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Perspective: In Hard Times, Truckers Deliver

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Truckers-Deliver

Perspective: In Hard Times, Truckers Deliver

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As the remnants of Hurricane Ida were still whirling across Louisiana, tractor-trailers full of generators had already begun rolling into the Bayou State. For millions of storm-weary Louisianans, huddled without power in the darkness and heat, the cavalry was coming. It was yet another timely reminder that in both moments of prosperity and moments of despair, truckers lead the way.

It’s an enduring American story rooted in history and ubiquitous in today’s current events.

During World War II, the nation’s truck fleet mobilized en masse to support the war effort, carrying armaments, aircraft and tank parts, uniforms and rations from factory floors to military bases to be shipped into theater to reinforce our troops.

Chris Spear

Spear

When a novel virus recently brought the world to a standstill, truckers hit the road — ensuring everyone else had food, fuel, medicine and supplies to ride out the pandemic. When the vaccine was ready, it was truckers who answered the call, offering their expertise to complete one of the largest and most complex logistical operations in our country’s history.

In times like these we’re reminded that truckers not only move the U.S. economy, they carry forward the indomitable spirit of our great nation. They deliver so that America’s next chapter can be written. For that we can all be grateful.

National Truck Driver Appreciation Week is set this year for the week of Sept. 12. It’s a time to remind the public of the debt of gratitude owed to these unsung heroes. At a time when confidence in our national institutions sits at a low, and crises of leadership have seemingly become the norm, I’m pressed to find a group of Americans more deserving of our appreciation and respect.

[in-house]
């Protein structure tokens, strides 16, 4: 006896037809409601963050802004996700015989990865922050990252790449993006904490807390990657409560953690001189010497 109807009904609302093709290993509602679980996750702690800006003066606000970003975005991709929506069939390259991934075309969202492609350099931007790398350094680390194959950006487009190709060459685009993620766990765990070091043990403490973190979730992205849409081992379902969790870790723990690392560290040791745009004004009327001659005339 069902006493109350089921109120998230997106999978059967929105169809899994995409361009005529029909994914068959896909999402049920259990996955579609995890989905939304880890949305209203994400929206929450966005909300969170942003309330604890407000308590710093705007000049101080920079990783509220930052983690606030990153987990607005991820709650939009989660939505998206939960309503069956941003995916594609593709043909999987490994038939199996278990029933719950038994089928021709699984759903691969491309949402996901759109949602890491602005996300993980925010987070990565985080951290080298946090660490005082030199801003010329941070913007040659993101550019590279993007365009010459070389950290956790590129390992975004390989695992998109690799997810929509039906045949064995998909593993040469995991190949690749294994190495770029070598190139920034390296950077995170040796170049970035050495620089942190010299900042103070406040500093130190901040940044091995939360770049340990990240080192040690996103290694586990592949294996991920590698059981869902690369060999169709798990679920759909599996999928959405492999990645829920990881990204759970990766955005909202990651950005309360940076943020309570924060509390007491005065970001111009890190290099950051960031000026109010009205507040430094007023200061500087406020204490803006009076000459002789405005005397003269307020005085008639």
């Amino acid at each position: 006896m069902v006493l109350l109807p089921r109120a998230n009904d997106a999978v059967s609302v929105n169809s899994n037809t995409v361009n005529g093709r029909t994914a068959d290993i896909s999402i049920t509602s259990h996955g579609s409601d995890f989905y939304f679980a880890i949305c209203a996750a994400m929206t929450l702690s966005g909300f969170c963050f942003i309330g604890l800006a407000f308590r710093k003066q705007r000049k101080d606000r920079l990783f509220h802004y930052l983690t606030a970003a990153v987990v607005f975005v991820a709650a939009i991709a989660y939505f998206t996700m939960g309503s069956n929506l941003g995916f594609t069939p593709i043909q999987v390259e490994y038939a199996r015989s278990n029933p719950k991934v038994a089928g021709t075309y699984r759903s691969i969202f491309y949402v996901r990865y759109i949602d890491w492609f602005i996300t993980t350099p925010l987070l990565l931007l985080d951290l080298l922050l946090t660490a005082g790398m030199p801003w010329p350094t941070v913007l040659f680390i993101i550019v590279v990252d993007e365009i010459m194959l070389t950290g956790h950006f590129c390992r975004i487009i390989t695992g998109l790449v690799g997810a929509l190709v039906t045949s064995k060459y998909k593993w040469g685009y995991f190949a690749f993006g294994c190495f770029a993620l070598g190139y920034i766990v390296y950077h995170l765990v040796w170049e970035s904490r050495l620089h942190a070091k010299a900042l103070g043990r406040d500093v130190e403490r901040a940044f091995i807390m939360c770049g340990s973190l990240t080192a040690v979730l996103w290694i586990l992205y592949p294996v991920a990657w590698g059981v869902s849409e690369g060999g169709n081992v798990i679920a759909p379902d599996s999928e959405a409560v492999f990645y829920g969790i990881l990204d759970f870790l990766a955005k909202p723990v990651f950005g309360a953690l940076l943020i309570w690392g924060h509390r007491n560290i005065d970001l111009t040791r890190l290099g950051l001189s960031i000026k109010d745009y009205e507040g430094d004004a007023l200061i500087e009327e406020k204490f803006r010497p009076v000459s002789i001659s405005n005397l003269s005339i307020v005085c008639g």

Thanks to them, the material blessings we often take for granted are always within reach. These professionals are living proof of the bedrock essential values of America: hard work, sacrifice, selflessness, service, duty, patriotism and faith. Truckers are role models we all can admire.

The long-term driver shortage — exacerbated by the pandemic — places greater import to the meaning of this week’s celebrations. It’s of growing national concern that professional truck drivers are harder to come by today than ever before. Trucking isn’t an easy job and it isn’t for everyone, but maintaining a resilient driver workforce in this country is a collective responsibility that falls on everyone: employers, shippers, receivers, motorists and policymakers.

Gratitude is best expressed through deeds, not just words. Our industry must translate feelings of appreciation into actionable solutions that all of society can understand and undertake.

Take the pervasive issue of finding safe truck parking, an issue that 98% of drivers report as a challenge and which adds stress to an already demanding job. Rather than working to expand truck parking capacity, some lawmakers are working to curtail it. The Minneapolis City Council recently enacted a citywide ban on truck parking, denying truckers the ability to safely rest after delivering into the city.

Detention time is another. Drivers in recent years have reported a 27% increase in delays of six hours or more, idle time that wreaks havoc on their schedules and hours of service. The shipping public could show its appreciation for truckers by managing operations to help drivers arrive and depart swiftly and safely. Common courtesies like access to restroom facilities go a long way, too.

These past 18 months have challenged our country in unexpected ways, but truck drivers’ response and resolve came as no surprise. For those throughout the Gulf Coast and Northeast still reeling in the wake of Hurricane Ida, know that trucks are coming. America’s truckers will never stop delivering for this country.

They’ve earned our gratitude. Let’s show it.

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Heide Blackak